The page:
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Scientists Probe Strategies to Curb Hospital-Acquired Infections

Bridget M. Kuehn, MSJ
JAMA. 2012;308(20):2069-2070. doi:10.1001/jama.2012.50841.
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A 6-foot–tall rolling robot that emits UV light may help reduce colonization of hospital surfaces by such problematic pathogens as Clostridium difficile, Acinetobacter, and vancomycin-resistant enterococci (VRE), according to research findings presented at IDWeek 2012, a scientific meeting held by the Infectious Diseases Society of America, the Society for Healthcare Epidemiology, the HIV Medicine Association, and the Pediatric Infectious Diseases Society.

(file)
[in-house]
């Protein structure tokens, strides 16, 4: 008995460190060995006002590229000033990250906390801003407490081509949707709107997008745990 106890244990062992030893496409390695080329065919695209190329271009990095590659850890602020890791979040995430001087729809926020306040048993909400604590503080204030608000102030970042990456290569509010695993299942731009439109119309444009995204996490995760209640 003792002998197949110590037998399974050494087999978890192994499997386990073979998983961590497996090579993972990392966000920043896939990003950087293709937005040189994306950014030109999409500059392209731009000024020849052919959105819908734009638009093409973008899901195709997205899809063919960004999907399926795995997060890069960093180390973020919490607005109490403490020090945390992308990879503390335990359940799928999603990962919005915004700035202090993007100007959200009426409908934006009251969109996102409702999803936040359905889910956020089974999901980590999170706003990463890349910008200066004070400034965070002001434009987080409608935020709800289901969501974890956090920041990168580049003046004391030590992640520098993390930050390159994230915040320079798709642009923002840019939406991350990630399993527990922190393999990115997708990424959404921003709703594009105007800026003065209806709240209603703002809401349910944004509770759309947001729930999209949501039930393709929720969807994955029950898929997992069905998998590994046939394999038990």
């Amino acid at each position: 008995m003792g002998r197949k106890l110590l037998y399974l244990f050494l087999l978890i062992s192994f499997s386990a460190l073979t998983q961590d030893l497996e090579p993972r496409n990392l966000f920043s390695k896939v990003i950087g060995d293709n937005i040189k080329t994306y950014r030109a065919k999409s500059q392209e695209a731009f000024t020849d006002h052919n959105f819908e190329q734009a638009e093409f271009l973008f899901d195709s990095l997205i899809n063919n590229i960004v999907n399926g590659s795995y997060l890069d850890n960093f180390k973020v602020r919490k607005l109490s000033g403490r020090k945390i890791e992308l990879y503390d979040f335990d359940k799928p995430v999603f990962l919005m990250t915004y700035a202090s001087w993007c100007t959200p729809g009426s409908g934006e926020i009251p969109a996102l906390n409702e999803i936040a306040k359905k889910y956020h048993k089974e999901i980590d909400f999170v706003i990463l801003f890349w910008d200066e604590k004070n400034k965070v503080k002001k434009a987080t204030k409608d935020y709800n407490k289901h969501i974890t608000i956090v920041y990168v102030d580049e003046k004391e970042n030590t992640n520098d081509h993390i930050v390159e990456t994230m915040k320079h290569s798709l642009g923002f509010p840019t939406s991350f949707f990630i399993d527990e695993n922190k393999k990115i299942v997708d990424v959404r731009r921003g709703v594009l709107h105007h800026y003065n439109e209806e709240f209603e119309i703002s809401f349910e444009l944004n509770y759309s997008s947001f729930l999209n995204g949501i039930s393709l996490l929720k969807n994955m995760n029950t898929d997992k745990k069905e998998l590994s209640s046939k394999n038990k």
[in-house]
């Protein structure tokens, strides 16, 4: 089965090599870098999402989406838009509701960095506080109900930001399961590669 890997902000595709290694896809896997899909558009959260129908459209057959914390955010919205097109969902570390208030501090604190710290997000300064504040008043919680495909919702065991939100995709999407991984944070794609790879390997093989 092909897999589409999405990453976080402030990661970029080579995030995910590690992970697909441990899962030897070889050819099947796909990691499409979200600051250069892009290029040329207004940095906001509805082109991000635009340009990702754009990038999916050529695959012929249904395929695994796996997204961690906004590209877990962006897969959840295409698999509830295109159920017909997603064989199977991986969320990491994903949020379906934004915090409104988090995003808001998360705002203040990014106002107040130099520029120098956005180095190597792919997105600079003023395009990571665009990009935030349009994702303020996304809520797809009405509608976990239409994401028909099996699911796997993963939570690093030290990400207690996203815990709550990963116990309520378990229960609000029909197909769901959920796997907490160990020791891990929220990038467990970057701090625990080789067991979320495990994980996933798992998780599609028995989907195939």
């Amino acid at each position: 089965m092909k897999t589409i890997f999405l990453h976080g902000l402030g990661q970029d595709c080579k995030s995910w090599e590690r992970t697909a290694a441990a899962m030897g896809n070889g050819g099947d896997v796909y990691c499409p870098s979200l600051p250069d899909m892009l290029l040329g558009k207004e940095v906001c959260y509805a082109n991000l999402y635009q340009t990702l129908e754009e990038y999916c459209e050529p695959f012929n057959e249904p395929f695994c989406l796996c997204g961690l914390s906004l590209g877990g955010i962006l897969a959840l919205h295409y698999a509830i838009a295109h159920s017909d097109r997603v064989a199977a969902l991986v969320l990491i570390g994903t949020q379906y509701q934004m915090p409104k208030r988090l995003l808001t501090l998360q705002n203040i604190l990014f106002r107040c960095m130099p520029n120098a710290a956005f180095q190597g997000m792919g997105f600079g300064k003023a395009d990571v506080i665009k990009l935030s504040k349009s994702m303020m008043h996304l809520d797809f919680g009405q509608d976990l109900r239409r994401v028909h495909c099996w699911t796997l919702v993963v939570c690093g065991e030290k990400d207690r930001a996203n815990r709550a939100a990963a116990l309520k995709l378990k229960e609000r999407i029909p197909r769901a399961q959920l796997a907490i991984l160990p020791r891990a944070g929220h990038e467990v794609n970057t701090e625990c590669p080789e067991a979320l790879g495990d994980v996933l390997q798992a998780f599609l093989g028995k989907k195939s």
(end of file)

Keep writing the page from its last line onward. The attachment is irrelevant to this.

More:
The robot study was one of many reports presented from research that is probing the effectiveness of various strategies to curb hospital-acquired infections. Another presentation, from a large randomized trial, suggested that regularly bathing all patients in intensive care units (ICUs) with the antiseptic chlorhexidine may prevent the spread of methicillin-resistant Staphylococcus aureus (MRSA).

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Researchers are studying whether bathing patients in intensive care units with an antiseptic will help reduce hospital-acquired infections in these vulnerable individuals.



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